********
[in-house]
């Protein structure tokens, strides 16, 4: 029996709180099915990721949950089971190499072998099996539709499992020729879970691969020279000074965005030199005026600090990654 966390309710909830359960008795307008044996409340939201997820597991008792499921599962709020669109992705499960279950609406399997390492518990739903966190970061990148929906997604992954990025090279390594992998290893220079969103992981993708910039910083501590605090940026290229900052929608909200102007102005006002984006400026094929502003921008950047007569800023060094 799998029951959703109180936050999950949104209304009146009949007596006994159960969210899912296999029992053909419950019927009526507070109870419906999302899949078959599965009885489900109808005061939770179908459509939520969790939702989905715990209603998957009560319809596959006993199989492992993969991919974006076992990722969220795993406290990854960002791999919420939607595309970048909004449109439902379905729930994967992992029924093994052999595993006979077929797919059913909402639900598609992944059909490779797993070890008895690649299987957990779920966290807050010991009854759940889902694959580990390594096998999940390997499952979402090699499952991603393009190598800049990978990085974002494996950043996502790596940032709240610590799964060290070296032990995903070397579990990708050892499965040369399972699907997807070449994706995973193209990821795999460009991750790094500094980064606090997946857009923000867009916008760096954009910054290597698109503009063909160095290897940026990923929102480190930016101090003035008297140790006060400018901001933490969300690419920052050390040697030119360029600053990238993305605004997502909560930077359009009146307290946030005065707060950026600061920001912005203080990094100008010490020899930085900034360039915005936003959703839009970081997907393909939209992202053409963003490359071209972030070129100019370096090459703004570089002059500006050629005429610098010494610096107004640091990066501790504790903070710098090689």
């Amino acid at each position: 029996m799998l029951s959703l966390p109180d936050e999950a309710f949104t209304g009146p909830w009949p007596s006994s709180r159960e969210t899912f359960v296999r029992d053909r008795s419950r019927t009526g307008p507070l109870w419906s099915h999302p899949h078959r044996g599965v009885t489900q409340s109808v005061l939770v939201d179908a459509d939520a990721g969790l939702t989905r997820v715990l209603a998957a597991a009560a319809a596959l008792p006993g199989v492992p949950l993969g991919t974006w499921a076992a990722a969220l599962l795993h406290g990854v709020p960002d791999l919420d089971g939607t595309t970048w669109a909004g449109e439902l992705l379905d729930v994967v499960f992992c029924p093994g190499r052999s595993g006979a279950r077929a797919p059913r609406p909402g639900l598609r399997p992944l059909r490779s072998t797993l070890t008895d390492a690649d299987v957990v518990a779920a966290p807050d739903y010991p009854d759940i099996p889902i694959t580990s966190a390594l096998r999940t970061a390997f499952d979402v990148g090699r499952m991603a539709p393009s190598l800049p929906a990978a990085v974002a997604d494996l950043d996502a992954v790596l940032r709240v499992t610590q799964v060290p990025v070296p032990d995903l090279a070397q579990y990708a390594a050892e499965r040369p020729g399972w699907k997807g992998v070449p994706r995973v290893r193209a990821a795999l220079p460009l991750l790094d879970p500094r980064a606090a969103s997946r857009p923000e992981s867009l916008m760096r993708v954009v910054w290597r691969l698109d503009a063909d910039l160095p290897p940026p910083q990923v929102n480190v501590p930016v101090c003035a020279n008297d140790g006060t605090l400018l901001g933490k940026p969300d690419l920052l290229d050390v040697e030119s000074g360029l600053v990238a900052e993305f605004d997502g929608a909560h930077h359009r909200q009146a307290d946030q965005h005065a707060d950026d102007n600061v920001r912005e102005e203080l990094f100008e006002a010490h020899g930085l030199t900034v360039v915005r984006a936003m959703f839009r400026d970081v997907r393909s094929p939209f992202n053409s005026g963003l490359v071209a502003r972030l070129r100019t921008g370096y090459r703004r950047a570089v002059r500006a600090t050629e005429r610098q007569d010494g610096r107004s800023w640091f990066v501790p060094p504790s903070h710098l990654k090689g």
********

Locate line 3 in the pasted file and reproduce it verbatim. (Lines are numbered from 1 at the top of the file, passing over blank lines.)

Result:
């Amino acid at each position: 029996m799998l029951s959703l966390p109180d936050e999950a309710f949104t209304g009146p909830w009949p007596s006994s709180r159960e969210t899912f359960v296999r029992d053909r008795s419950r019927t009526g307008p507070l109870w419906s099915h999302p899949h078959r044996g599965v009885t489900q409340s109808v005061l939770v939201d179908a459509d939520a990721g969790l939702t989905r997820v715990l209603a998957a597991a009560a319809a596959l008792p006993g199989v492992p949950l993969g991919t974006w499921a076992a990722a969220l599962l795993h406290g990854v709020p960002d791999l919420d089971g939607t595309t970048w669109a909004g449109e439902l992705l379905d729930v994967v499960f992992c029924p093994g190499r052999s595993g006979a279950r077929a797919p059913r609406p909402g639900l598609r399997p992944l059909r490779s072998t797993l070890t008895d390492a690649d299987v957990v518990a779920a966290p807050d739903y010991p009854d759940i099996p889902i694959t580990s966190a390594l096998r999940t970061a390997f499952d979402v990148g090699r499952m991603a539709p393009s190598l800049p929906a990978a990085v974002a997604d494996l950043d996502a992954v790596l940032r709240v499992t610590q799964v060290p990025v070296p032990d995903l090279a070397q579990y990708a390594a050892e499965r040369p020729g399972w699907k997807g992998v070449p994706r995973v290893r193209a990821a795999l220079p460009l991750l790094d879970p500094r980064a606090a969103s997946r857009p923000e992981s867009l916008m760096r993708v954009v910054w290597r691969l698109d503009a063909d910039l160095p290897p940026p910083q990923v929102n480190v501590p930016v101090c003035a020279n008297d140790g006060t605090l400018l901001g933490k940026p969300d690419l920052l290229d050390v040697e030119s000074g360029l600053v990238a900052e993305f605004d997502g929608a909560h930077h359009r909200q009146a307290d946030q965005h005065a707060d950026d102007n600061v920001r912005e102005e203080l990094f100008e006002a010490h020899g930085l030199t900034v360039v915005r984006a936003m959703f839009r400026d970081v997907r393909s094929p939209f992202n053409s005026g963003l490359v071209a502003r972030l070129r100019t921008g370096y090459r703004r950047a570089v002059r500006a600090t050629e005429r610098q007569d010494g610096r107004s800023w640091f990066v501790p060094p504790s903070h710098l990654k090689g």